"It is not Thanksgiving" by Melanie Harless + Chocolate Chess Pie

chocolate chess pie5.jpg

During the second half of my college career, I worked for my university's Orientation Program, helping new students and their parents navigate the world of academic requirements, signing up for courses, and leading campus tours. It was one of the best jobs I've ever had. Although I spent a majority of my time working with students and giving academic requirement presentations, another portion of my role (and the part I secretly loved most) was spent reassuring parents that their fledgling freshmen would be fine. Better than fine, in fact.

They would ask about parties, about campus clubs, about safety, about living in the dorms. But what they were really asking was if their relationship would hold steady. They wanted to know their sons and daughters wouldn't be lost forever. I often shared stories about how my own relationship with my parents changed since arriving, and when a look over concern washed over their face during the parents-only cocktail hour, I always told them the same thing: Trust the job you've done.

The college years are a time when everything changes. Not only do relationships with old friends fade away as you navigate the waters with new ones, but the relationship with your parents changes, too. It's a very good thing when this happens, but the transition takes time. The shift from becoming a parent to becoming a friend is not always swift, and this is the narrative we enter when reading today's poem. 

It is not Thanksgiving

by Melanie Harless

She is coming home.
I’ll make her favorite foods,
turkey croquettes,
hash brown casserole,
homemade rolls, and
two chocolate pies,
an extra for the next day.
Croquettes are for leftover turkey
but it is not Thanksgiving,
so there are no leftovers.
Hard to find fresh turkey in July
but I buy a breast to cook
so that I have turkey to grind
and shape into little balls.
With flour on my clothes
and on my nose,
I set the rolls
on the counter to rise.
I assemble the casserole
to be oven ready.
It is a hot day
for stirring chocolate
at the stove, but soon
it will be thick and bubbly
ready to fill the waiting crusts.
Her flight gets in at five
I will finish the meal
after I pick her up.
It is not Thanksgiving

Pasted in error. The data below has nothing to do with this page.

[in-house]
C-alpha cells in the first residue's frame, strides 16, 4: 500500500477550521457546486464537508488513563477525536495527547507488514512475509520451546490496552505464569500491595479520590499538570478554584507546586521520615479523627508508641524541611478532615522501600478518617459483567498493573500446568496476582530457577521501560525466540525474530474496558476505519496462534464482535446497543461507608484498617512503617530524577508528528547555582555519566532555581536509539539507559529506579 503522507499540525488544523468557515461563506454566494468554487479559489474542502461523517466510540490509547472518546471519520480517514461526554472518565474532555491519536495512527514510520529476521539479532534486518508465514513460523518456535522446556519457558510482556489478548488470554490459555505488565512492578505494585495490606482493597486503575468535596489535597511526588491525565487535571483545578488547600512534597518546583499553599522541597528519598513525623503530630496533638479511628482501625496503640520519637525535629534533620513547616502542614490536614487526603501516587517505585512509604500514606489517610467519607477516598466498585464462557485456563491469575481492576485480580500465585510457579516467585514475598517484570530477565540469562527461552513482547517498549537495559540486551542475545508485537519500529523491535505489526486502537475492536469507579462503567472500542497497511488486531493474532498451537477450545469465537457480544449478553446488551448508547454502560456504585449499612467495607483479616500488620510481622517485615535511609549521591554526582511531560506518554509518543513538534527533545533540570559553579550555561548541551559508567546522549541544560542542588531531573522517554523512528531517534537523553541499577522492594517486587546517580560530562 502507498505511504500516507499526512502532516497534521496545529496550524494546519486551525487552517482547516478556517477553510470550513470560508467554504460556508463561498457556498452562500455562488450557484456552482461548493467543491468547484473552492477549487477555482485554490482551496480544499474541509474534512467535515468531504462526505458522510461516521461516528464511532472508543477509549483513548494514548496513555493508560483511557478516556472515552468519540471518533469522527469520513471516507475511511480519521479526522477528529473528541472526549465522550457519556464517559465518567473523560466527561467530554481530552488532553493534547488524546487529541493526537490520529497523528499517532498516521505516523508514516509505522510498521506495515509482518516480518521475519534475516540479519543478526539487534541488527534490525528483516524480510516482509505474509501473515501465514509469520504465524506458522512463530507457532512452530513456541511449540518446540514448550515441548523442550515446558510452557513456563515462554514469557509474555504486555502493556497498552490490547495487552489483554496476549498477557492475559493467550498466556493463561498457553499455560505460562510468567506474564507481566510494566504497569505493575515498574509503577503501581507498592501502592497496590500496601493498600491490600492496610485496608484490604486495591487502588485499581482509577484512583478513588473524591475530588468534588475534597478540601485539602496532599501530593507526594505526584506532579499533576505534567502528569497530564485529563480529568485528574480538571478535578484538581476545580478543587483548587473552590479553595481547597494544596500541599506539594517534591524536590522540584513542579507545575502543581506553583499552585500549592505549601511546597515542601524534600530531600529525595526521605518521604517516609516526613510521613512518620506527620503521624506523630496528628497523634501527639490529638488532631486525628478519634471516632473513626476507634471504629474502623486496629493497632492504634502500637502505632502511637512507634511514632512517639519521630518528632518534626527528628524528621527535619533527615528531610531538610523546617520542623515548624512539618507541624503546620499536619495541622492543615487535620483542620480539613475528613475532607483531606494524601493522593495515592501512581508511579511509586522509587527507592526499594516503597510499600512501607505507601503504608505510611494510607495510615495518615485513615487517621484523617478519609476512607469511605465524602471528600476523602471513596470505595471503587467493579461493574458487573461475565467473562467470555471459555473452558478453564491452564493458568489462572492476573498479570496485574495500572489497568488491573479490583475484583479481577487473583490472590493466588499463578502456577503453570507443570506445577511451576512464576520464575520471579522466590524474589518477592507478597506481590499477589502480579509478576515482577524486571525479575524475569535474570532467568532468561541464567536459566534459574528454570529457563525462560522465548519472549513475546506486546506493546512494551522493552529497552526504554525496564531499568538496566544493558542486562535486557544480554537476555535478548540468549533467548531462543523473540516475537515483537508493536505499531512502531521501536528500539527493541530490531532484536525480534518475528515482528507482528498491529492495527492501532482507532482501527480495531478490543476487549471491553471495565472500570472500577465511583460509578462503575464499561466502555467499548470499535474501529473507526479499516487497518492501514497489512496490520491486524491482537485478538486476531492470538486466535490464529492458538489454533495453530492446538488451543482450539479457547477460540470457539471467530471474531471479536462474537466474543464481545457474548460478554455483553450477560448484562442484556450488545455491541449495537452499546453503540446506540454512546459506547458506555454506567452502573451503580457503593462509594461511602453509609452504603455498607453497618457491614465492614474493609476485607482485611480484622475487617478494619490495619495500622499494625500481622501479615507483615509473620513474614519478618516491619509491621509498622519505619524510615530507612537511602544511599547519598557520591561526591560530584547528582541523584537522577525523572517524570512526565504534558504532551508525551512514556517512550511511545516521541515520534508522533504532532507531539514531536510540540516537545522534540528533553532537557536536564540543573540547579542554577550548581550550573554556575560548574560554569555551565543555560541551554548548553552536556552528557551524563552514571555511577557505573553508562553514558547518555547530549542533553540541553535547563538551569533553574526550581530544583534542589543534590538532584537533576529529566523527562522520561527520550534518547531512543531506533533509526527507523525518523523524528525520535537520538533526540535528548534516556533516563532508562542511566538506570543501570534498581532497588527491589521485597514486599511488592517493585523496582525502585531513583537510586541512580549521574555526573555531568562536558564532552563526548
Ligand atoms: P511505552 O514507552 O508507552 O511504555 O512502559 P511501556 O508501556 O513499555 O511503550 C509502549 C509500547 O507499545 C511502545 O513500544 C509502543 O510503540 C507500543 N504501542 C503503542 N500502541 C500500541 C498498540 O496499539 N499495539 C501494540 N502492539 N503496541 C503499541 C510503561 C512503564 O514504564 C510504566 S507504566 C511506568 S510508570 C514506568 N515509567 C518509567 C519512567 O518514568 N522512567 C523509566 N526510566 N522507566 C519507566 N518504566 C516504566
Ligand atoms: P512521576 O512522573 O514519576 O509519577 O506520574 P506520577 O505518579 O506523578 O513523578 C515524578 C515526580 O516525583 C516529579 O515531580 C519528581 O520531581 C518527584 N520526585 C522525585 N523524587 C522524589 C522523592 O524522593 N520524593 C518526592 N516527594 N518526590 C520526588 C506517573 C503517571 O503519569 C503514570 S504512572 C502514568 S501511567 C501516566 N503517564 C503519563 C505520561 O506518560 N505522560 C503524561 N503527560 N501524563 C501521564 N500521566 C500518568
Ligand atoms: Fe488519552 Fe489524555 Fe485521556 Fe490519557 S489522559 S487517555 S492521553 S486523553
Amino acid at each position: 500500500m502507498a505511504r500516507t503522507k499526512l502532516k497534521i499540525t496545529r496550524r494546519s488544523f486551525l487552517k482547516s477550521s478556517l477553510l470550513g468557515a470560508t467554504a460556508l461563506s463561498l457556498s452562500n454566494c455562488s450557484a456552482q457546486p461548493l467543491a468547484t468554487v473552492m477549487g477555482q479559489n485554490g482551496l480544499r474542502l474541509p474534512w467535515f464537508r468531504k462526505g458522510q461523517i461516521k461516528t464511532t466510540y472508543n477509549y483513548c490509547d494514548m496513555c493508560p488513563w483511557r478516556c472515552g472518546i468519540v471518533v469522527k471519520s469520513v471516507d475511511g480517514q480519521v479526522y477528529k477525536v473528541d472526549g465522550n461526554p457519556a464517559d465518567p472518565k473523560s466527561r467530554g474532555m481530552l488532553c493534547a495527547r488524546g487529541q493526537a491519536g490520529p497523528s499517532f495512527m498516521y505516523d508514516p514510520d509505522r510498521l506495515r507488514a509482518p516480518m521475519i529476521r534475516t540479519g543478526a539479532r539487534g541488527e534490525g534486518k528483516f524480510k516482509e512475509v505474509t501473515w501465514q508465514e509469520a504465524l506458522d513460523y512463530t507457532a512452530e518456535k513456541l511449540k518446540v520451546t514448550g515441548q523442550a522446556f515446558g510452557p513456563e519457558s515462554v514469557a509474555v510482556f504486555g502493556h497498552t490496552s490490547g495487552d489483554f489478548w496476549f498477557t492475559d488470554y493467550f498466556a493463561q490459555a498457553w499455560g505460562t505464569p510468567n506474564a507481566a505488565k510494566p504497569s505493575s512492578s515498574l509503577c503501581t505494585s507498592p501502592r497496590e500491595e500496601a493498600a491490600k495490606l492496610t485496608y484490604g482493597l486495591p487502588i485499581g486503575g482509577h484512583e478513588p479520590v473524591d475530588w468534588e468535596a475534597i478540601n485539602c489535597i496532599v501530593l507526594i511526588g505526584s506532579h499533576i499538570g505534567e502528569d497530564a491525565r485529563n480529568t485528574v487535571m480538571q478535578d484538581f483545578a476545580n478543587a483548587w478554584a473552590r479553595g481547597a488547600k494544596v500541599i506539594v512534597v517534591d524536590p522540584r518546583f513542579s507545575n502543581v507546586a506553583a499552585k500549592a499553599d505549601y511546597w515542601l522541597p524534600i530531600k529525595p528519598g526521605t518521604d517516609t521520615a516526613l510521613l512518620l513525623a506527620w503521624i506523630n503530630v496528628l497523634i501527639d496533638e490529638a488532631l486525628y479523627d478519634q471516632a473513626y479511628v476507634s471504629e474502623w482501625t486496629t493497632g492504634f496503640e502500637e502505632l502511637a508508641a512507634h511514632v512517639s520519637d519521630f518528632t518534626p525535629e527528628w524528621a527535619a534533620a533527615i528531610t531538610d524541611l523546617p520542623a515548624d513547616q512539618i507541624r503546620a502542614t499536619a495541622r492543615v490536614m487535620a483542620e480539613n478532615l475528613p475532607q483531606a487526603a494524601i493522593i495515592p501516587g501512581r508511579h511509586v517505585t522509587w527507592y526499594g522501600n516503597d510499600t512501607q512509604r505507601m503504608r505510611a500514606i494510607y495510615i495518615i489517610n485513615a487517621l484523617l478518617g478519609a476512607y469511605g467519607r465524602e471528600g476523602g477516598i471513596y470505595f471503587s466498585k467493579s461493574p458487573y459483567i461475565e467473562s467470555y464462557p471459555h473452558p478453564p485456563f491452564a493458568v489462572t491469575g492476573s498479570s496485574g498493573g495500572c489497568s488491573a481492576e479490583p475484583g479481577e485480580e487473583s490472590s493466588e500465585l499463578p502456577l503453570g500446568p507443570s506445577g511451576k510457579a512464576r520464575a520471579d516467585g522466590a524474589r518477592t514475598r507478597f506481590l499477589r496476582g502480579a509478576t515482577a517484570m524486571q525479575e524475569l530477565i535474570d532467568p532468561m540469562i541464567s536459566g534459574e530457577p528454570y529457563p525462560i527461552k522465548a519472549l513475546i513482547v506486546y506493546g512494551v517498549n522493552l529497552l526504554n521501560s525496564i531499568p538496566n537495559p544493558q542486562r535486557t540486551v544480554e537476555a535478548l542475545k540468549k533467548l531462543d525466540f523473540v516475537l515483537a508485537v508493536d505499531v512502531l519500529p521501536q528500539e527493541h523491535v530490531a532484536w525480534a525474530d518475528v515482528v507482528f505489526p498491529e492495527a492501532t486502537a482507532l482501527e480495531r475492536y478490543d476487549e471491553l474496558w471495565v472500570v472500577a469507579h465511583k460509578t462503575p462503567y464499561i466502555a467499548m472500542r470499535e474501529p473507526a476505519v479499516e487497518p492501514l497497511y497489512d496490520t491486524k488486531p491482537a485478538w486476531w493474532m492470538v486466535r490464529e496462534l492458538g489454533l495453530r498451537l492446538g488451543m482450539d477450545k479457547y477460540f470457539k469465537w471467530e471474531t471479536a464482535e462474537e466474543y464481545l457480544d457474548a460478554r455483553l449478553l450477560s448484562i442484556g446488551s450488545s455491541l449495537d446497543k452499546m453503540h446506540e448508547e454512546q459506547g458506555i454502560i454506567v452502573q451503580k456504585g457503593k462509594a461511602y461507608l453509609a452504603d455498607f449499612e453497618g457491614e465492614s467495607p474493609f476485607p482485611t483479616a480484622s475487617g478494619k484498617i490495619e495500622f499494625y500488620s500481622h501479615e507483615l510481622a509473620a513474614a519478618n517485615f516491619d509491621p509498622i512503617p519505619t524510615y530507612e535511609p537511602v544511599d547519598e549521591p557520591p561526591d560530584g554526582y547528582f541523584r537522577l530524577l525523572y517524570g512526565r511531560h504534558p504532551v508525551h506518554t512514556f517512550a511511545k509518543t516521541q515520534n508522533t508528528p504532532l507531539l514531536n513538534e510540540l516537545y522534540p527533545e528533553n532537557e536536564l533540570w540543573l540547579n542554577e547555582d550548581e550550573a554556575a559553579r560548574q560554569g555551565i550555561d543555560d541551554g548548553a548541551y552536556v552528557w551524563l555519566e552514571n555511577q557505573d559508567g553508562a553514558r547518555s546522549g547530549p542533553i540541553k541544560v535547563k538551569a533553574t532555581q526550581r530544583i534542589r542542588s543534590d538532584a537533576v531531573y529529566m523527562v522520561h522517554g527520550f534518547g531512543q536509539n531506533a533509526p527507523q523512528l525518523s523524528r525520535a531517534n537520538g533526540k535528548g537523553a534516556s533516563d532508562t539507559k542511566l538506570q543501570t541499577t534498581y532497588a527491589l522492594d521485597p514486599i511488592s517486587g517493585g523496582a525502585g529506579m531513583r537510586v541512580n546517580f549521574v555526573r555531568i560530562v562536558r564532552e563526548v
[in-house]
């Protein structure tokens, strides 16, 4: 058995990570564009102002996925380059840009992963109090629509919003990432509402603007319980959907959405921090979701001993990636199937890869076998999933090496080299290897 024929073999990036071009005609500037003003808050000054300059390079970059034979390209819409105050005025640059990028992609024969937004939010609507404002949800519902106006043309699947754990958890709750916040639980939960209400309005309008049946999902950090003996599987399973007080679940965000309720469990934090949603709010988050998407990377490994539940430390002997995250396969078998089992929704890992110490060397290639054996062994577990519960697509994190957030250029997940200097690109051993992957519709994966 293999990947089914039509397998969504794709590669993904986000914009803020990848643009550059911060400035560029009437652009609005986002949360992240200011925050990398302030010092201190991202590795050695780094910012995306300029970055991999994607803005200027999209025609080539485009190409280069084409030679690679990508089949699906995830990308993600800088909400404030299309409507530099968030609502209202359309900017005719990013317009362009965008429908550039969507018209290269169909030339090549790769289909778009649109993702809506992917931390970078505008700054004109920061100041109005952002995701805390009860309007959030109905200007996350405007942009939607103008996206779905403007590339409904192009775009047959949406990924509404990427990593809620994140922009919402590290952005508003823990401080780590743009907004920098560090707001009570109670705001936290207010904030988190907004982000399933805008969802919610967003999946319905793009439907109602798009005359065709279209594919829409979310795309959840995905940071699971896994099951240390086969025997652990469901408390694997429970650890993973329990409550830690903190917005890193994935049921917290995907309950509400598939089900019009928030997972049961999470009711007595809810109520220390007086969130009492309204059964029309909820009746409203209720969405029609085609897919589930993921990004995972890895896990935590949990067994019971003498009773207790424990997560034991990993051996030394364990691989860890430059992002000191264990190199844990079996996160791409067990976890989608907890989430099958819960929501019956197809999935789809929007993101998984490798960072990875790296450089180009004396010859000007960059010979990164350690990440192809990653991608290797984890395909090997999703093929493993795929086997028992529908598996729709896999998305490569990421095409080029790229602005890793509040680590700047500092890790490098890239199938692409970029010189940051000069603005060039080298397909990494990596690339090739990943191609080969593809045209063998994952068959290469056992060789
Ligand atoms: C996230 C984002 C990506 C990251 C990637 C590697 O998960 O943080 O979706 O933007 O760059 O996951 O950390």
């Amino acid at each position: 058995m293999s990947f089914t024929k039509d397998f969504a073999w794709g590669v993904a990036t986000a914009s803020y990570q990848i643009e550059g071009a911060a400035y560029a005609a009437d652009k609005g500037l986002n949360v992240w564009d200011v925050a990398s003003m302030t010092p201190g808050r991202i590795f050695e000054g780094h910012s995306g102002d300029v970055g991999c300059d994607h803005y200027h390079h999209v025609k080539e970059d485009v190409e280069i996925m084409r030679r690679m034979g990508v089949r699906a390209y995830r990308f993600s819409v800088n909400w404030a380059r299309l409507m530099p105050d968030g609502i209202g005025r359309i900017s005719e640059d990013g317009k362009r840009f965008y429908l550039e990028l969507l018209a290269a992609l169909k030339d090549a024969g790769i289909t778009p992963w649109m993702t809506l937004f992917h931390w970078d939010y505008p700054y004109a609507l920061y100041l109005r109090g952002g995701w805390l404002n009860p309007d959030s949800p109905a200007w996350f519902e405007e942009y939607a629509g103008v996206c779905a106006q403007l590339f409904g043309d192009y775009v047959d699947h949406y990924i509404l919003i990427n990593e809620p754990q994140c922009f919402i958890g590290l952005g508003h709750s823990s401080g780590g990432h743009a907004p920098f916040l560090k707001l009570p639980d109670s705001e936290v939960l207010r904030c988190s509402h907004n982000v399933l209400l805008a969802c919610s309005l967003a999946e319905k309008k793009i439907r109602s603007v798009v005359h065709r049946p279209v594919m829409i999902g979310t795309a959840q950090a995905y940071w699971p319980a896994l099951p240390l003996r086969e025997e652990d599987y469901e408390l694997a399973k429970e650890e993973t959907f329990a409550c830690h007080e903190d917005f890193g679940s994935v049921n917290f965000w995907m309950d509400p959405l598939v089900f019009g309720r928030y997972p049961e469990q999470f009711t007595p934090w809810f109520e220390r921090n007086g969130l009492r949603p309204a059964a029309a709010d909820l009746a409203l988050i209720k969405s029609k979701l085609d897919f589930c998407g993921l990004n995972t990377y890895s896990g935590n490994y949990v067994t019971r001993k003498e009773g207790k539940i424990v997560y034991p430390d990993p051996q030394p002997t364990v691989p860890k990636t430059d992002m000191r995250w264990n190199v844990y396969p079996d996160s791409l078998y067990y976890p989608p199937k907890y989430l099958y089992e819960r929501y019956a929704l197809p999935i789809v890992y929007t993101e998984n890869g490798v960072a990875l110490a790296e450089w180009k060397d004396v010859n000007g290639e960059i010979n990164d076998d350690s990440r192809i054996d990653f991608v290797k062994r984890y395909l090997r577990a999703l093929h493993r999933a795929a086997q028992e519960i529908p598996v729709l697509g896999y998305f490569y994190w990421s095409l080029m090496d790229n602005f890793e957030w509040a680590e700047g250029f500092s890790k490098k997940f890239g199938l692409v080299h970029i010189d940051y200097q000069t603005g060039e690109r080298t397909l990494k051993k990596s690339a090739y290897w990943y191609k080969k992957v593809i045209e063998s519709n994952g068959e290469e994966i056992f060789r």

but time to give thanks.
My daughter is coming home.

Poem printed with permission from the author. Find a sampling of Melanie's nonfiction here and here

The first summer home from college is usually a challenging one. There are mixed emotions brought on by the pull to spend time with family yet also appear independent, and the desire to reconnect with high school friends amidst fears we've already changed too much to keep our relationships in tact through graduation. (Or maybe that was just me.)

But it is July, clearly not the ideal time to be basting a turkey, but a mother is preparing a feast anyway. The details are touching. We vividly see her rushing from counter to stove, stirring chocolate and setting rolls on the counter to rise. The imagery serves as a great reminder that although Thanksgiving only occurs once per year, every day is an opportunity to be thankful and reflect on what we're grateful for. In this case, a daughter's homecoming. In the spirit of the season, and with Christmas and New Year's around the corner, I hope you'll do what the mother in this poem does, and celebrate with your favorite foods, surrounded by those you love.


I've always been hesitant to make pie dough. Work quickly! Be sure your water is ice cold! Chill the flour! Use your hands! Use a food processor! It's enough to make a reluctant baker nervous and pale. But then I sat down and read and reread Deb's instructions over at Smitten Kitchen. I felt my confidence boost, and this time around, my dough was soft and supple, translucent with butter. I have a feeling this might become more of a habit.

Adapted from Add a Pinch

1 1/4 granulated sugar
3 tablespoons cocoa powder
4 tablespoons butter, melted
2 eggs
1 teaspoon vanilla extract
1 9-inch unbaked pie crust (for crust, see Smitten Kitchen's all-butter recipe, and her tips for rolling out the dough)

Preheat the oven to 350 degrees. Add the sugar and cocoa to the bowl of a KitchenAid mixer and whisk on low speed to combine. Pour melted butter into the bowl and beat on high speed. Lightly beat the eggs, then add them, along with the vanilla, and mix on high speed for 2-3 minutes until the filling is whipped and has lightened in color (it will also double in size). 

Pour the filling into your pie shell and bake for 35-40 minutes. The pie is done when the center is a bit soft (it will continue to set as it cools). Let sit on a wire rack for at least 1 hour before serving.